“Foraging and fishing along the seashore is a pleasure, a joy and an education,” agrees John Wright, author of the latest River Cottage handbook, Edible Seashore, published in May. “It’s a meditative process â€“ all your worries drop away â€“ and fulfils a natural instinct, returning you to where you should be in the food chain.”
Xa Milne, who with fellow Edinburgh mum Fiona Houston wrote the family foraging guidebook Seaweed and Eat it, believes: “Foraging is a wonderful way to get kids outdoors and away from the telly; connecting with nature and taking an interest in food preparation. In the end, it doesn’t matter if you don’t find or catch very much â€“ you won’t be doing it for survival, but for fun.”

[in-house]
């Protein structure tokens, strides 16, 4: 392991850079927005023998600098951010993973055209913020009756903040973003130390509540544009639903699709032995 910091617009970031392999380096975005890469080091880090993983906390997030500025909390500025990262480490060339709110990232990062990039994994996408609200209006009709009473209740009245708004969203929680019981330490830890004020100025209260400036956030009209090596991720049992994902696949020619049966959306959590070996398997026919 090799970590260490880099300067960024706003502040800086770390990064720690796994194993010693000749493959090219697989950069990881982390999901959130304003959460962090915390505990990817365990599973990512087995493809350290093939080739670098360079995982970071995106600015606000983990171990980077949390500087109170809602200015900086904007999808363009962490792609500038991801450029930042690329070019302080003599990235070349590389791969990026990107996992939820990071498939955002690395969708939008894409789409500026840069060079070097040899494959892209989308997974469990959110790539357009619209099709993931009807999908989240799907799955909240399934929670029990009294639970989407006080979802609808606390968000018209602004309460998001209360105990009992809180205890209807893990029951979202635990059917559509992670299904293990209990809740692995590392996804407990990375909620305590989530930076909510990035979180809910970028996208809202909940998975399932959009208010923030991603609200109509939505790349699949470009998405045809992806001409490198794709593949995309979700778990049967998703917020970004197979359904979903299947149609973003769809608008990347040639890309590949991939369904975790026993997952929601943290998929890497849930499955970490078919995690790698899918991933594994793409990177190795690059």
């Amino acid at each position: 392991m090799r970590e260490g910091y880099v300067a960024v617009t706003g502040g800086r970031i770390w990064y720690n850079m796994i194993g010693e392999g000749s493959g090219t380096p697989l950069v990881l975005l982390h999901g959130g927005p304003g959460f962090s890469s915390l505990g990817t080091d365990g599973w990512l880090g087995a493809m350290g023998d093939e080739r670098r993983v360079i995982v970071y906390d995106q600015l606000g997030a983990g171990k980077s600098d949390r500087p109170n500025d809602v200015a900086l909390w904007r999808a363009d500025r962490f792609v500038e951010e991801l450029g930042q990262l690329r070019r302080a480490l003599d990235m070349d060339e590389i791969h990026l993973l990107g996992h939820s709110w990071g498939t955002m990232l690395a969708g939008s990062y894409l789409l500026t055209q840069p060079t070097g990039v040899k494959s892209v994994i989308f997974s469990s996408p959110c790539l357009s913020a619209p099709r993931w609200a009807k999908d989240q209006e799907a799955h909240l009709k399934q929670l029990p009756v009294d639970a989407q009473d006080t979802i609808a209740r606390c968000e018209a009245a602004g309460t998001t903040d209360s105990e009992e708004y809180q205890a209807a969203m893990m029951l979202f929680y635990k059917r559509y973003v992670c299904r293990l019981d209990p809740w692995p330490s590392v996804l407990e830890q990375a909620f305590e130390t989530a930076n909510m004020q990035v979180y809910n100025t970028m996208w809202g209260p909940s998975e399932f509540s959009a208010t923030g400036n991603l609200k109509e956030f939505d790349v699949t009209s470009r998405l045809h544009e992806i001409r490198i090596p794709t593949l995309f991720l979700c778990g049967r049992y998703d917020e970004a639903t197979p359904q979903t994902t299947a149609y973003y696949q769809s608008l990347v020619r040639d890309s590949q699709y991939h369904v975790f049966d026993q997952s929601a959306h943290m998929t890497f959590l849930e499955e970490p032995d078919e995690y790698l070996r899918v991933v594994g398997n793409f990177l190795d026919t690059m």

All fish lovers agree: the fresher, the better. The ultimate is hooking something yourself and popping it on the barbecue just hours later. Though sea angling has a strong following, sitting out on the open ocean as swells rock the boat is not for everyone. So, if you’re like me, target fish species you’re likely to catch fairly easily in inshore waters.
Enter my favourite, the mackerel, probably the most underrated of fish. Cooked fresh, its deliciously firm, rich, oily flesh is perfectly complemented by the smoky flavours of the barbecue. From June to September, Scottish waters teem with mackerel, and they’re fairly straightforward to fish for from a pier, or from a small boat or kayak.
A hand line or rod, rigged with multiple feathered or shiny mackerel lures, is gently jigged up and down. Mackerel feed in big shoals â€“ if you hook one, there’s likely to be more about, so get that line out again as quickly as possible. Take time to admire the beautiful build and colouring of this species â€“ sleek, torpedo-shaped bodies and smooth, scale-free skin marked with flashes of green, blue and silver.